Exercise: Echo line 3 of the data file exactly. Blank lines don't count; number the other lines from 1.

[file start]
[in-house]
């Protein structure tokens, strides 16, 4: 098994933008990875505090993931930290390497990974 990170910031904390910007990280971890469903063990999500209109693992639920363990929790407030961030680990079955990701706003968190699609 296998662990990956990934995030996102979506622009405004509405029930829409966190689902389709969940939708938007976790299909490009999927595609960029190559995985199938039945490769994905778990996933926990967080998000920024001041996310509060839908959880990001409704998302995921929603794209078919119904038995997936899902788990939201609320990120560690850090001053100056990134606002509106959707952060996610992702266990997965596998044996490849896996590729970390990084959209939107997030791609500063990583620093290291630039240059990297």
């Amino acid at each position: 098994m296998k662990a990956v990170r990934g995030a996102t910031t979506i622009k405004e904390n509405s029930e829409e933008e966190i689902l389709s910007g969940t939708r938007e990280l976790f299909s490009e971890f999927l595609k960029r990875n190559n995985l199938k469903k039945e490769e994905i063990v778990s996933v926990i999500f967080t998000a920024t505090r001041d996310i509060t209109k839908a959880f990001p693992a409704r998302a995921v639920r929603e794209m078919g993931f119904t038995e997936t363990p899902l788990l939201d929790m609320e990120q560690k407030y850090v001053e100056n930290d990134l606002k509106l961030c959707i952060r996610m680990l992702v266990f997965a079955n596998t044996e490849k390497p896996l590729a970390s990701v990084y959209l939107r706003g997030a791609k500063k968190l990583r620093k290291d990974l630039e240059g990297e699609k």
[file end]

């Amino acid at each position: 098994m296998k662990a990956v990170r990934g995030a996102t910031t979506i622009k405004e904390n509405s029930e829409e933008e966190i689902l389709s910007g969940t939708r938007e990280l976790f299909s490009e971890f999927l595609k960029r990875n190559n995985l199938k469903k039945e490769e994905i063990v778990s996933v926990i999500f967080t998000a920024t505090r001041d996310i509060t209109k839908a959880f990001p693992a409704r998302a995921v639920r929603e794209m078919g993931f119904t038995e997936t363990p899902l788990l939201d929790m609320e990120q560690k407030y850090v001053e100056n930290d990134l606002k509106l961030c959707i952060r996610m680990l992702v266990f997965a079955n596998t044996e490849k390497p896996l590729a970390s990701v990084y959209l939107r706003g997030a791609k500063k968190l990583r620093k290291d990974l630039e240059g990297e699609k």